Ed Lyon interview
Modern opera star Ed Lyon on the changing face of an art form
It's not every opera singer who poses for press photos with their shirt off, but then Ed Lyon isn't like most opera singers. Born in Halifax, and trained in London, the 33-year-old tenor is out, proud and extremely easy on the eye. He looks younger in the flesh than in photos, I tell him. 'Really?' he grins. 'Get in!'
He fell in love with classical music when he was very young, but he didn't set out to be an opera singer. 'It was kind of a fait accompli,' he says. 'I did a lot of acting at school, and I found out that I could sing. I was in choirs. I was an alto until I was 18, then I started singing tenor. Opera was an obvious solution to wanting to be an actor but also having a singing voice.'
His first big break came when Bill Christie cast him in Handel's 'Hercules' at the Barbican. Was it ever an issue for him being so open about his sexuality? 'Not really,' he says. 'I think I've been enormously lucky in that respect. I've always been well supported by the people I've learnt with and by my family. And, let's be honest, opera isn't known as the most homophobic of industries.'
Still, the roles and stories are robustly heterosexual. We're often told that film audiences won't accept gay actors in heterosexual roles, so why should opera be any different? He thinks for a moment. 'Because it's more hyperreal, perhaps? But having said that, it's quite interesting how over the last ten to 15 years opera has changed an awful amount. As singers, we're now required to be more cinematic in our appearance and behaviour on stage than we used to be. We're in an increasingly visual culture. Telly and cinema have made a big impact on the way we view other forms. The idea that opera is just fat people getting up to sing is a complete fallacy. The days of park and bark are over - we don't just waddle up and sing from where we're standing, we also have to act convincingly.'
So does this mean the guy in the Go Compare ad is doing you all a disservice? Lyon laughs. 'He's actually a very good singer. It's not him I have a problem with, it's this old myth images like that are perpetuating. I work in opera and I've never seen a singer who looks like that!'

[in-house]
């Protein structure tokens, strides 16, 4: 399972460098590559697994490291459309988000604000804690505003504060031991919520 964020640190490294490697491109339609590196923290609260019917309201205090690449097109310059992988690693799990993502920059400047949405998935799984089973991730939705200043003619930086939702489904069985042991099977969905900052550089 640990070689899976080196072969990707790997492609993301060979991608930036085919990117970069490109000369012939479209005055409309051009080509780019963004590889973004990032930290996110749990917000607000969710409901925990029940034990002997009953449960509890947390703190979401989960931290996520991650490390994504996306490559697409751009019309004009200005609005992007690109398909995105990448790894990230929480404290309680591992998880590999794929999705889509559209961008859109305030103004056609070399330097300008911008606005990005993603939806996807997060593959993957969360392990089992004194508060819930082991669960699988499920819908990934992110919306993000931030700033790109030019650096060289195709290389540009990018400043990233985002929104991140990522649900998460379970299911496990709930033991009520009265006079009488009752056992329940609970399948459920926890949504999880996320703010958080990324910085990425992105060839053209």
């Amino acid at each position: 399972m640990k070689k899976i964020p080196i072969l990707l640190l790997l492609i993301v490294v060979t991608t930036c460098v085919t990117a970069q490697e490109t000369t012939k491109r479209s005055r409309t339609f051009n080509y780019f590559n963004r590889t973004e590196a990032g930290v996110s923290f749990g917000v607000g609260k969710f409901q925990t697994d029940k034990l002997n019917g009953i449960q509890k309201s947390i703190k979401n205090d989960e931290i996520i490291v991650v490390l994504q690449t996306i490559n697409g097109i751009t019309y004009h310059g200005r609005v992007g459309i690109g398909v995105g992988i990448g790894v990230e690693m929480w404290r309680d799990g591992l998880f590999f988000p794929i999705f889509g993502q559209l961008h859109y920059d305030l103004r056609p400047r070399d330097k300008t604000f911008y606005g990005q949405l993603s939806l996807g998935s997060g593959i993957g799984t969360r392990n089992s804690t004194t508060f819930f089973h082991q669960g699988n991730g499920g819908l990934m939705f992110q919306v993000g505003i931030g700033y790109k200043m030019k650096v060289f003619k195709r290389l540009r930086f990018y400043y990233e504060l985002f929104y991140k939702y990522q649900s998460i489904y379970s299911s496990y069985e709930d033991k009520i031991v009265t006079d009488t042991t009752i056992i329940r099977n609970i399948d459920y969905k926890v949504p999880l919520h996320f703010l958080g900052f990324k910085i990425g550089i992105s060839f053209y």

Lyon has mixed feelings about the ways opera has become more popularised. 'It's a thorny subject,' he says. 'Even within my own family people say that opera should change to accommodate a wider audience. I must say, I'm not convinced by that argument. Opera is an art form, and it's a wonderful art form. It's not always easy, but then cinema isn't always easy. Opera is never going to be for everyone, but if you bastardise the art form, you run the risking of short-changing the audience.'
What about shows like 'Jerry Springer - The Opera' or 'Pop Star to Opera Star'? Are they helpful? 'My argument with those shows is that they usually don't involve enough opera singers. The whole point of “Pop Star to Opera Star” is there are no opera singers competing in the contest. So there's this idea that you can become an opera singer in a matter of weeks. I'd love to see “Opera Star to Premiership Footballer”, where the winner then has to go and play for England. I think that would be an excellent programme!'
Lyon has had an extraordinary career so far. Among the many highlights he cites '“Pygmalion” with The Trisha Brown Dance Company, Freddy in “My Fair Lady” and singing at La Scala'. And looking to the future? 'This is going to sound really poncey, but I do think of myself as an actor almost before I think of myself as a singer. So what's interesting for me is the dramatic challenge of the role. If it's just about singing, if you're going to forget about your character the moment you get an aria, then do it in concert. I don't want to just stand there and sing.'
Ed Lyon performs Bach -Mass in B Minor' at the BBC Proms on Aug 2. His new CD Handel: Song for St Cecilia's Day' is out on Aug 9.